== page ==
Good to read this passage from Thomas Love Peacock’s 1818 novel, Nightmare Abbey, on the even of book publication (though really I’ve been surprisingly relaxed). The character is patterned after Shelley:
To get a clear view of his own ideas, and to feel the pulse of the wisdom and genus of his age, he wrote and published a treatise, in which his meanings were carefully wrapt up in the monk’s hood of transcendental technology, but filled with hints of matter deep and dangerous, which he thought would set the whole nation in a ferment; and he awaited the result in awful expectation, as a miner who has fired a train awaits the explosion of a rock. However, he listened and heard nothing; for the explosion, if any ensued, was not sufficiently loud to shake a single leaf of the ivy on the towers of Nightmare Abbey; and some months afterwards he received a letter from his bookseller, informing him that only seven copies had been sold, and concluding with a polite request for the balance.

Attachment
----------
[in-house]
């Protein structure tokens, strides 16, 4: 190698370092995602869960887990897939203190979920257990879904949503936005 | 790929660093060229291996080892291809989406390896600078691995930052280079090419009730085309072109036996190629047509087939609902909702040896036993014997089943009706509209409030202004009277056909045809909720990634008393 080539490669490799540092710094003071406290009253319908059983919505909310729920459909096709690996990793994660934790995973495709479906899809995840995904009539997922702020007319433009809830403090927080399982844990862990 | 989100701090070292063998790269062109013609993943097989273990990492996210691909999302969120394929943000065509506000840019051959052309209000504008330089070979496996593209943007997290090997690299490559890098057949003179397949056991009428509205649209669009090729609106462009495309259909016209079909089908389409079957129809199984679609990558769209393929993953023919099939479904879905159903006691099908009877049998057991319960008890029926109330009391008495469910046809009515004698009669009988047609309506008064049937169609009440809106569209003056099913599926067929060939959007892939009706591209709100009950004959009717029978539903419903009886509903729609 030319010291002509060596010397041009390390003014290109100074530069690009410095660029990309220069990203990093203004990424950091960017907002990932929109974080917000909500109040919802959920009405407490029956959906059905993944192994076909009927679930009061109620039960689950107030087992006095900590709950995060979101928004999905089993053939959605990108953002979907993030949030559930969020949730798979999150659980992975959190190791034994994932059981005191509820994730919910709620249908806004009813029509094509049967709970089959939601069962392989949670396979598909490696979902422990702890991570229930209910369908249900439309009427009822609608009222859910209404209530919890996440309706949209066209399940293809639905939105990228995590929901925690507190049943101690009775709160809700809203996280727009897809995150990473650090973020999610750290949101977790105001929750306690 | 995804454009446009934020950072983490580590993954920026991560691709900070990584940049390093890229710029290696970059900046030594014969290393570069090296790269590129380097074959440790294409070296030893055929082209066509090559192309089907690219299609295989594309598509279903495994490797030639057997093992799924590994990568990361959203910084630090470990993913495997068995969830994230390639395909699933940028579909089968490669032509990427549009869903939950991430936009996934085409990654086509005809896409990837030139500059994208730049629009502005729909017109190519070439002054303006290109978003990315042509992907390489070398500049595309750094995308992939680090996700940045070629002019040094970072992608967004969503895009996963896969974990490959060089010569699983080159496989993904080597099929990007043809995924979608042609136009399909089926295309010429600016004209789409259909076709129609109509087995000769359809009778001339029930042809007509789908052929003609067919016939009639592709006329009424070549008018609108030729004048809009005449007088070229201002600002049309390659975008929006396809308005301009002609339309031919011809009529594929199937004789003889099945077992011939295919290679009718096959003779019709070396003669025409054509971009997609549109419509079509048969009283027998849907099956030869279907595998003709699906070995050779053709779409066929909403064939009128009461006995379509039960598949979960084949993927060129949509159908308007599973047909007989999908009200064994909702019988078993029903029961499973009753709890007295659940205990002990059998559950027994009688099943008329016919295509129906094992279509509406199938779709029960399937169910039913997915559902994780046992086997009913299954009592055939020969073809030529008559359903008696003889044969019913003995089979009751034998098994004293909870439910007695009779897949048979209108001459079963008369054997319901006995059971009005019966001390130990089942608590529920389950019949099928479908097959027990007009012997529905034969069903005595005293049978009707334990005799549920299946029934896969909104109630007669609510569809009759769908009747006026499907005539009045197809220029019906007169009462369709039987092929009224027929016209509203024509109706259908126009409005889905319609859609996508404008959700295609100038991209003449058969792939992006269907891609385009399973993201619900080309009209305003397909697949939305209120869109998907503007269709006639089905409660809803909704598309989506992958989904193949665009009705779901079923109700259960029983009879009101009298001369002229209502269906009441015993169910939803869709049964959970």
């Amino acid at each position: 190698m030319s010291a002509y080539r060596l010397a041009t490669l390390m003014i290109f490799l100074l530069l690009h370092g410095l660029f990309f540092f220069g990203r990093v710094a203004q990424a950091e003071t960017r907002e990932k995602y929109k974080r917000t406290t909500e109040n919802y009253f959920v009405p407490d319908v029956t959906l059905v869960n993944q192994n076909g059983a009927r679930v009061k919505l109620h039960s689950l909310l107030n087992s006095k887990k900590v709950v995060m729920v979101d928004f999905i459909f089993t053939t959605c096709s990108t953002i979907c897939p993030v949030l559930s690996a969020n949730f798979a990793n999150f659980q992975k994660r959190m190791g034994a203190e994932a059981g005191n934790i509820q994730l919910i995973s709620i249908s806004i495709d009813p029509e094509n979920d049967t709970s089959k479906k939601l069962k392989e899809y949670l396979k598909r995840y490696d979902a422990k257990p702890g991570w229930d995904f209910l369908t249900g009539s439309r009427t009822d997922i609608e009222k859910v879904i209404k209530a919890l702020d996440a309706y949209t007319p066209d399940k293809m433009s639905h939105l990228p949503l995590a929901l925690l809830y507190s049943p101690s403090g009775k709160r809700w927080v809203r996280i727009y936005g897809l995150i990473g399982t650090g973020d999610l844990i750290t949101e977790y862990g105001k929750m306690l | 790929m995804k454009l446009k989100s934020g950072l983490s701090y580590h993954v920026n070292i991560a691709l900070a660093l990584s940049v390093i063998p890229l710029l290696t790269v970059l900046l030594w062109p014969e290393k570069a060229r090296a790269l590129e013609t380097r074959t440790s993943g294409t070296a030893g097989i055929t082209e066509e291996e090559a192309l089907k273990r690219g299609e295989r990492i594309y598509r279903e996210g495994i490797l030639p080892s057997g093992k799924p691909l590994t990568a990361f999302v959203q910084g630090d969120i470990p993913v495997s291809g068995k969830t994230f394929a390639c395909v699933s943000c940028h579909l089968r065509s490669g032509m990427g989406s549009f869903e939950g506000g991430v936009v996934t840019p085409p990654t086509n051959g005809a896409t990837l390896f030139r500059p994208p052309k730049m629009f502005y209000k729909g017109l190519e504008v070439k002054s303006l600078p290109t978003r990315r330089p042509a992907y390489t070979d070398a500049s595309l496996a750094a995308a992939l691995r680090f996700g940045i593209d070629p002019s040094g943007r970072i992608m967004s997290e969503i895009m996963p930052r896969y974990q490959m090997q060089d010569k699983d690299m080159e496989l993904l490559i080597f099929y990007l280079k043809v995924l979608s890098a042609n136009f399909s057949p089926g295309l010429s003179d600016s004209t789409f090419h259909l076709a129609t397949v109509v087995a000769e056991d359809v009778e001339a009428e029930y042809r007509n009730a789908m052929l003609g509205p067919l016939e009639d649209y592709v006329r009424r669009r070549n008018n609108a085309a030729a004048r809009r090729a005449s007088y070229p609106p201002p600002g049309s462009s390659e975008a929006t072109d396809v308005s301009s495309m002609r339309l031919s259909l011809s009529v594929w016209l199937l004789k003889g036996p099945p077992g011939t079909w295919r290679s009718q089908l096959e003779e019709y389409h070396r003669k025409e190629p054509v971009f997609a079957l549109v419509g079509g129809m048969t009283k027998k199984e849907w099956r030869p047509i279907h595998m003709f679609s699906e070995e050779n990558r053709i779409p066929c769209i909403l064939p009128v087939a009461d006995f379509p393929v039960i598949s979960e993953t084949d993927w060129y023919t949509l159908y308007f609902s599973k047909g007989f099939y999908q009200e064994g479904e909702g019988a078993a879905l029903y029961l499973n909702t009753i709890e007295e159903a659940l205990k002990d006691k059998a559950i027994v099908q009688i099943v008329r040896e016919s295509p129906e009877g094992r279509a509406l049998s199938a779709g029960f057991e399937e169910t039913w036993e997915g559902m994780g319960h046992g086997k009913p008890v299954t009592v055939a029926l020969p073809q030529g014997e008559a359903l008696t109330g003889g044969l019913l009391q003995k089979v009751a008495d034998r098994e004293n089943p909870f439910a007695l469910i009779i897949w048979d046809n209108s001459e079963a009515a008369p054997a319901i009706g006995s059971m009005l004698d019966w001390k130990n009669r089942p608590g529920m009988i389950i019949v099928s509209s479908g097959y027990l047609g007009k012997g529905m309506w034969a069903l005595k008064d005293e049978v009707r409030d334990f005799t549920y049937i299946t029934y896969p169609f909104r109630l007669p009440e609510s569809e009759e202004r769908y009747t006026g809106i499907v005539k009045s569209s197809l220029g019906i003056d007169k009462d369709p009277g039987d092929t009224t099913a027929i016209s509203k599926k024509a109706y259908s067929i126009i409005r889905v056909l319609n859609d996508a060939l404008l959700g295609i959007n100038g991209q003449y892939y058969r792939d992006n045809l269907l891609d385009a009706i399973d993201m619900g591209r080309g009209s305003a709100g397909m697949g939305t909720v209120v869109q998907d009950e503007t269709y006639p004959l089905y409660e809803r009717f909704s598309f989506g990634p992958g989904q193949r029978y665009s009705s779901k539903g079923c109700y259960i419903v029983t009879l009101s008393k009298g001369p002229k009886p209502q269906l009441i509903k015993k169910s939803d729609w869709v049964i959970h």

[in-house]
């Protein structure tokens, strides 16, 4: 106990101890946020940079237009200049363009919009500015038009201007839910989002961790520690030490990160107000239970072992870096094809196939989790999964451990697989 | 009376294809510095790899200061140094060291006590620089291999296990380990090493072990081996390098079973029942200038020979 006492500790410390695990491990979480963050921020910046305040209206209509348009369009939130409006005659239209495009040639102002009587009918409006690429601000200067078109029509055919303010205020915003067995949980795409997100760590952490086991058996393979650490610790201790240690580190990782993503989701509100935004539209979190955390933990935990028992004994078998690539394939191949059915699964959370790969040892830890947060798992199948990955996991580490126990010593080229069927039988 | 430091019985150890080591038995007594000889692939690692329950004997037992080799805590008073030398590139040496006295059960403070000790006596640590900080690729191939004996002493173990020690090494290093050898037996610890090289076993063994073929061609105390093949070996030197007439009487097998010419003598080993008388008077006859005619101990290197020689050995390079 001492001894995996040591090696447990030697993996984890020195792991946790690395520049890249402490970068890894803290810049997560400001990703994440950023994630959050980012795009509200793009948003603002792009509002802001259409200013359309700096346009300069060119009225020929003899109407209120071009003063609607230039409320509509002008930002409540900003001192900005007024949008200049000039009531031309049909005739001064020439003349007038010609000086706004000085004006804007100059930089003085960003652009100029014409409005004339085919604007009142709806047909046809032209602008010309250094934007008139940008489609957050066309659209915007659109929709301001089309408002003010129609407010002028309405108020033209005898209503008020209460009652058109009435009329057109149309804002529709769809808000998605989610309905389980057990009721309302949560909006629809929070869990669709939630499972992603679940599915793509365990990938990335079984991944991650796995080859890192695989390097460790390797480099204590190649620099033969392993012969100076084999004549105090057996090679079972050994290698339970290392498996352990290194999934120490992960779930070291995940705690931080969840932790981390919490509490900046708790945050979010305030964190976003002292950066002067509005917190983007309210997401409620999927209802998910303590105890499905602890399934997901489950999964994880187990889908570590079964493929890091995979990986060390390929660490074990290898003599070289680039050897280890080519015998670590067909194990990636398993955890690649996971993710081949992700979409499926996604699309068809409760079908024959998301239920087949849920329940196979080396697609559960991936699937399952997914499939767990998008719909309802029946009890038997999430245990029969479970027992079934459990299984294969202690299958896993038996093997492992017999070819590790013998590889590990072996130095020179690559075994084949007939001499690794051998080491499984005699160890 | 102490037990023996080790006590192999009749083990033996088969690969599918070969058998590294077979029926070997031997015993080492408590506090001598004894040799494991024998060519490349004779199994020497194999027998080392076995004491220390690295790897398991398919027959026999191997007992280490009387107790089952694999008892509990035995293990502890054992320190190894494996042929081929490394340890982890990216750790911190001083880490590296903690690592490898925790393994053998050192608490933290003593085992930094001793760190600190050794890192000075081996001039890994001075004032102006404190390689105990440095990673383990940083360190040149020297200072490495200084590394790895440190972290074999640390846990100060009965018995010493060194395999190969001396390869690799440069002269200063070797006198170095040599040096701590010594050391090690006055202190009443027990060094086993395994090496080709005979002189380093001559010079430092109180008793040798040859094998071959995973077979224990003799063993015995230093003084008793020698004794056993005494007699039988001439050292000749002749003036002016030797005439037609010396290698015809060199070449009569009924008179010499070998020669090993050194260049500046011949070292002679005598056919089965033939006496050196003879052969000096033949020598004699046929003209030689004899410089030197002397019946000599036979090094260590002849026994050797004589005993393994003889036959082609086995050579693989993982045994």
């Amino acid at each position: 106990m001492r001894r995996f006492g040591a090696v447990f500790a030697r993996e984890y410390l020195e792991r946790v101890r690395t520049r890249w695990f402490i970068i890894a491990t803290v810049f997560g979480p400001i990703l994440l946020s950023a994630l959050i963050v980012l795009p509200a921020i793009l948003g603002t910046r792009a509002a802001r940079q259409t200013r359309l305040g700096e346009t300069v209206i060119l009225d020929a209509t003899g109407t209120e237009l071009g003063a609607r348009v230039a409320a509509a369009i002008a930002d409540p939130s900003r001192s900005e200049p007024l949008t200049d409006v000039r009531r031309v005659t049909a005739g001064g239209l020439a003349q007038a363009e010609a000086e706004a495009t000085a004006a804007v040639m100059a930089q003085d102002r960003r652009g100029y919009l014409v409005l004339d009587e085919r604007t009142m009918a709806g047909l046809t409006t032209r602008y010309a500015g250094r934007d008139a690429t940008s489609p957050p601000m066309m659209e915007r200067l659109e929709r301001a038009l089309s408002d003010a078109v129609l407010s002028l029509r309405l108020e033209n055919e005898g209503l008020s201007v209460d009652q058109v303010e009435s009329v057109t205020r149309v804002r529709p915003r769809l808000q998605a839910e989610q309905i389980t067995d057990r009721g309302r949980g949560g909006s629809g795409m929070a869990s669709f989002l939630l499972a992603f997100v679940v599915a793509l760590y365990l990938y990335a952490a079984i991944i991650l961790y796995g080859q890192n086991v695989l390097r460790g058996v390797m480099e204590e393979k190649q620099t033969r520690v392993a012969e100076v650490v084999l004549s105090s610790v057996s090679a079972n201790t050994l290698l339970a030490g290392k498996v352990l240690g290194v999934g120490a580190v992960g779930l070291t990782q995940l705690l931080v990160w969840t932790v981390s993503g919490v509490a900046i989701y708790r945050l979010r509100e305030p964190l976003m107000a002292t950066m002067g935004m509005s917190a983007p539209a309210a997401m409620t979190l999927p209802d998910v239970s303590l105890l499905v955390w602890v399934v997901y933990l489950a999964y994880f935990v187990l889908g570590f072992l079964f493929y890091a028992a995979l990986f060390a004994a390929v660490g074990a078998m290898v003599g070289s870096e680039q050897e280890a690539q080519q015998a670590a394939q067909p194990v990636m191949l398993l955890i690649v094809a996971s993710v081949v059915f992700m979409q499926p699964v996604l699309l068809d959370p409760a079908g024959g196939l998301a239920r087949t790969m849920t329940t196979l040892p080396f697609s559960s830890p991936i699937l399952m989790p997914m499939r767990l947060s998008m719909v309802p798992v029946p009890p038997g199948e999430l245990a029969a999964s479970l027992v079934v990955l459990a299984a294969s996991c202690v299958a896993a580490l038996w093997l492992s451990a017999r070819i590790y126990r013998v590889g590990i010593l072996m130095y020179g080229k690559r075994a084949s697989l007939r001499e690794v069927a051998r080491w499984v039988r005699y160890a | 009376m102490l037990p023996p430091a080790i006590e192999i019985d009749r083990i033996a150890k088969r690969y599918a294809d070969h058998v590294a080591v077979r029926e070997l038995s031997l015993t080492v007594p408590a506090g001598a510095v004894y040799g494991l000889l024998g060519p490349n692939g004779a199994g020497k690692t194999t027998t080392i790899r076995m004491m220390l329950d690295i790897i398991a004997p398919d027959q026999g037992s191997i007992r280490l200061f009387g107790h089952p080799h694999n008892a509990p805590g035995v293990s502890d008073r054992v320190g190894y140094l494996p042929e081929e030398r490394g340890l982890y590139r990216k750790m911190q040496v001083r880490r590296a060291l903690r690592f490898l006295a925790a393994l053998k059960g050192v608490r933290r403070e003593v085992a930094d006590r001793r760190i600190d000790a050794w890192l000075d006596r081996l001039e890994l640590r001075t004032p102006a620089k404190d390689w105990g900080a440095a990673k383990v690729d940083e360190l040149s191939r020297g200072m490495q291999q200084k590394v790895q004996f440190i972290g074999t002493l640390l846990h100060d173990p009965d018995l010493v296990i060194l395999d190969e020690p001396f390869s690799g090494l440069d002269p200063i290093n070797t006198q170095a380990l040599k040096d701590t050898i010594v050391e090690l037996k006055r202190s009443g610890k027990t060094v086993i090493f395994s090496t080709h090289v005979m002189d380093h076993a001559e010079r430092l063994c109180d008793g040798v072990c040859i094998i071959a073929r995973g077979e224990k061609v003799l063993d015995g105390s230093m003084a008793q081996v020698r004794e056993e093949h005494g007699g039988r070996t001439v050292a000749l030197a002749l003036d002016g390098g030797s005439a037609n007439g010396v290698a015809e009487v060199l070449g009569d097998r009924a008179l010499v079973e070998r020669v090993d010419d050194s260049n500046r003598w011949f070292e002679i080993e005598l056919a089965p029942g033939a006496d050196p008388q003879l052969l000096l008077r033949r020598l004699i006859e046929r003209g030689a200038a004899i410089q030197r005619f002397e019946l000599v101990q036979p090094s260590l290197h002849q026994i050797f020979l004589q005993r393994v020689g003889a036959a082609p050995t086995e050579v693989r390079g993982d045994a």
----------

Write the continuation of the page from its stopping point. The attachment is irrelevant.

Scythrop did not despair. ‘Seven copies,’ he thought, ‘have been sold. Seven is a mystical number, and the omen is good. Let me find the seven purchasers of my seven copies, and they shall be the seven golden candle-sticks with which I will illuminate the world.’